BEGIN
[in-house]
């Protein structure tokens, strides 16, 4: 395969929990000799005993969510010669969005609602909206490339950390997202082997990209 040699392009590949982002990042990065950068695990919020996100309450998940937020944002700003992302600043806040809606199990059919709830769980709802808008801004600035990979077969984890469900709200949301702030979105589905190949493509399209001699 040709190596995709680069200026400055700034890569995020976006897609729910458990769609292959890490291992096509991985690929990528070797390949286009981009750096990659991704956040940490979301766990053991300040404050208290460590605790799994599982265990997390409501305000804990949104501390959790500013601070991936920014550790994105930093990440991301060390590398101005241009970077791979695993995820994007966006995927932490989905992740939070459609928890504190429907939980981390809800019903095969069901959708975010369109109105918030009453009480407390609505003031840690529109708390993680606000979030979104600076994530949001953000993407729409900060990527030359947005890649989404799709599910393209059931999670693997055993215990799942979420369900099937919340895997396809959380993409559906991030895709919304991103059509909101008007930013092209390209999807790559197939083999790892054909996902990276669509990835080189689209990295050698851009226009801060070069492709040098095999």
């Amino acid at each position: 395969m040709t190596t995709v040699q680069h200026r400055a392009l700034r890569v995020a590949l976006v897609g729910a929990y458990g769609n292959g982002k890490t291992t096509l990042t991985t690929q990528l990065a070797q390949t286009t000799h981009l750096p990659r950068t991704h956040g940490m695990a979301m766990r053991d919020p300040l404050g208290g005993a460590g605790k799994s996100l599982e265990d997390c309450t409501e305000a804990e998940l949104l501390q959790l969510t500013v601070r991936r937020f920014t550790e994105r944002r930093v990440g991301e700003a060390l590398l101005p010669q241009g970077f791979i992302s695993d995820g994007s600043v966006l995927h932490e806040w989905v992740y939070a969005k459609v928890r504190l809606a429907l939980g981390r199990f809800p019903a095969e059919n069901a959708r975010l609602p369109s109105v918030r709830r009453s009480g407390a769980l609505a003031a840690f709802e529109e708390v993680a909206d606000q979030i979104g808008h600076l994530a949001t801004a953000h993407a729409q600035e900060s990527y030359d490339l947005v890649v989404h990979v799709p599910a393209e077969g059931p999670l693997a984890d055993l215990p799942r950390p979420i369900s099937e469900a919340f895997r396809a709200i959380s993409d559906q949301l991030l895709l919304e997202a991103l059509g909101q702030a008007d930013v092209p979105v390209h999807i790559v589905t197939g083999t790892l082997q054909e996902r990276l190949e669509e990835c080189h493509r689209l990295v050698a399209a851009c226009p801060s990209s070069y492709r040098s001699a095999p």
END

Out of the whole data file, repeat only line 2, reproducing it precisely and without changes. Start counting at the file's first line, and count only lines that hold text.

């Protein structure tokens, strides 16, 4: 395969929990000799005993969510010669969005609602909206490339950390997202082997990209 040699392009590949982002990042990065950068695990919020996100309450998940937020944002700003992302600043806040809606199990059919709830769980709802808008801004600035990979077969984890469900709200949301702030979105589905190949493509399209001699 040709190596995709680069200026400055700034890569995020976006897609729910458990769609292959890490291992096509991985690929990528070797390949286009981009750096990659991704956040940490979301766990053991300040404050208290460590605790799994599982265990997390409501305000804990949104501390959790500013601070991936920014550790994105930093990440991301060390590398101005241009970077791979695993995820994007966006995927932490989905992740939070459609928890504190429907939980981390809800019903095969069901959708975010369109109105918030009453009480407390609505003031840690529109708390993680606000979030979104600076994530949001953000993407729409900060990527030359947005890649989404799709599910393209059931999670693997055993215990799942979420369900099937919340895997396809959380993409559906991030895709919304991103059509909101008007930013092209390209999807790559197939083999790892054909996902990276669509990835080189689209990295050698851009226009801060070069492709040098095999």